Summer 1981 or 1982
There's all sorts of stories I could tell. About how Jason
found his way into the cold air return and was trapped in the
furnace ductwork for a day, just a disembodied meow that seemed
to come from everywhere. Or the time he tangled with a skunk in
Wyoming and was subsequently bathed in tomato juice by me and Mom
late one night. Or how he broke his leg under completely
mysterious circumstances in Petrolia, and how he plonked about in
a cast for weeks afterwards.
I could tell you what he was like: That he loved raw liver,
and could be made to come by snapping the scissors we used to cut
it up. That he especially liked to be rubbed under his chin. That
his shedded hair (Jasonhairs) would adorn my wardrobe
for almost 20 years.
The scent of his fur. The inevitable litter box odor. The
smell of an adolescent cat marking territory. Indoors. God, that
|Petrolia, early 1983
Favourite places: On top of any hot water radiator. In the
rocking chair, on a towel. The cottage.Wherever there were people
The most vivid memories are a stupid hodgepodge of unimportant
The earliest is of him as a kitten, falling asleep on my chest
as I was lying on the couch, watching television. He rode up and
down with my breaths. I don't think I had ever been so close to a
cat in my life.
In the kitchen. He is sitting, thinking. I loose my grip on a
wet washcloth which goes skidding across the floor until it
touches his paws, and then he springs straight up into the air
with surprisingly scrutable surprise.
In the summer of 1982, I am alone in the house for a weekend.
It's 4:30 in the morning, and I'm looking out a second storey
door into a nearby park. My brain is on fire with a woman I
adored, but who did not adore me. Jason happens by. I scoop him
up and we look out at the coming dawn together. I desperately
wanted it to be a moment we could share and look back on, but
Jason wasn't interested, and after a couple of minutes, he
squirmed away. Even now I wonder if there isn't something to be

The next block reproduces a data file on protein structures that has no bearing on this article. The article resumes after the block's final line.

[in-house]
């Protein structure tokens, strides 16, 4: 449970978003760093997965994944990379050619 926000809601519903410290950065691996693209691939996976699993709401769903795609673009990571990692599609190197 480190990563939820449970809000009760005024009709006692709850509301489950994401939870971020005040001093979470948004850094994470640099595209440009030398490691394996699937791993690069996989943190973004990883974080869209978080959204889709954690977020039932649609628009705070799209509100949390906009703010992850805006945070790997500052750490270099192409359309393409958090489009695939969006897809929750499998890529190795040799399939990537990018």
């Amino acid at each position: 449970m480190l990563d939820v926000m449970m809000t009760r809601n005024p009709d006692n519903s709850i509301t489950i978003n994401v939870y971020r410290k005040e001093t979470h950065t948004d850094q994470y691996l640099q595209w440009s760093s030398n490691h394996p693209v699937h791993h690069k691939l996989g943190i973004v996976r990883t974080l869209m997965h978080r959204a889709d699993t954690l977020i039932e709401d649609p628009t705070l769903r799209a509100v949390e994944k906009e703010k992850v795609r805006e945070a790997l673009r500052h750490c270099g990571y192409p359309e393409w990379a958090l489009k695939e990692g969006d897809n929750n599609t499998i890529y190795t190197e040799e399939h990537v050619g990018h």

learned from his Zen-like detachment.
Jason has been around for about as long as I've been the
person you might recognize as me. His life spanned my bothersome
early teen years when I ceased to be an loose amalgam of my
parents to became someone different, and stretched into adulthood
with and all of its concomitant rites. I feel this observation
must have some profound meaning, but it eludes me. Perhaps its
just that someone will someday make the same impenetrable
observation of me once I've died, and will be just as puzzled.
|Ontario Street, Toronto, circa
In recent years, Jason suffered a number of ailments: feline
AIDS (an 8 year survivor), cataracts, hyperthyroidism, tooth
decay, arthritis, and constipation. He was on medication and put
up with frequent injections of Ringer's Lactate to keep him
hydrated. And yet he never failed to purr if you took the time to
visit and to help him up into your lap.
After he had six teeth pulled last year, he switched to a soft
food diet for the first time since he was a kitten. We moved his
food to the end of the kitchen that was closest his litter box so
he wouldn't have to walk so far, and so that he could find it in
his blindness. Unfortunately, that part of the kitchen is right
in front of the refrigerator, a high traffic zone, and if you
weren't careful, you could easily put a foot in his food dish, or
on The Old Man himself. But it was something you got used to.
When I was home last weekend, I found myself involuntarily
looking at that same patch of floor every time I used the fridge.
There's nothing to see there now, and for a while I couldn't
figure out why I was looking at the floor so much. It's probably
the same reason that made me scan the living room when I went in,
looking first at the radiator, then the empty couch. I guess it's
through loss that you discover your habits.
One of my sisters (aged 6) asked, "Where is he now?"
While I think she was referring to his body, she might also have
been asking the metaphysical question. Where do you go?
Cat heaven? No -- I don't buy that. He's on a mouse pad I had
made up last year. He's on my Mom's fridge. He's still on my
sweaters. And he will always be where he is remembered.
|The Happy Cat
South Drive, Toronto, late 1990's